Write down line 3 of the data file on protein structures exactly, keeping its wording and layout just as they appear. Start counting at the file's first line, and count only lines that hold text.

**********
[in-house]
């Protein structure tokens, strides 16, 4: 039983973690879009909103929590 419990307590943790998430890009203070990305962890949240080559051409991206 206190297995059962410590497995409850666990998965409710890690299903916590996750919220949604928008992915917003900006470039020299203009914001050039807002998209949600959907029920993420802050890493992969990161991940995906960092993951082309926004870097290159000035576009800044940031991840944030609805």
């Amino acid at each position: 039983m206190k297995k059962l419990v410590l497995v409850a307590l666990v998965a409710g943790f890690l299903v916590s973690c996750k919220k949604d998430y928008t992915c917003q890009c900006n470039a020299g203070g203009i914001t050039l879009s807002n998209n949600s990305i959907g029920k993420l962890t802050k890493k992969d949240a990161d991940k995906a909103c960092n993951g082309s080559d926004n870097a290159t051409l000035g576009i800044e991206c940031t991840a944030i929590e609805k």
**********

């Amino acid at each position: 039983m206190k297995k059962l419990v410590l497995v409850a307590l666990v998965a409710g943790f890690l299903v916590s973690c996750k919220k949604d998430y928008t992915c917003q890009c900006n470039a020299g203070g203009i914001t050039l879009s807002n998209n949600s990305i959907g029920k993420l962890t802050k890493k992969d949240a990161d991940k995906a909103c960092n993951g082309s080559d926004n870097a290159t051409l000035g576009i800044e991206c940031t991840a944030i929590e609805k």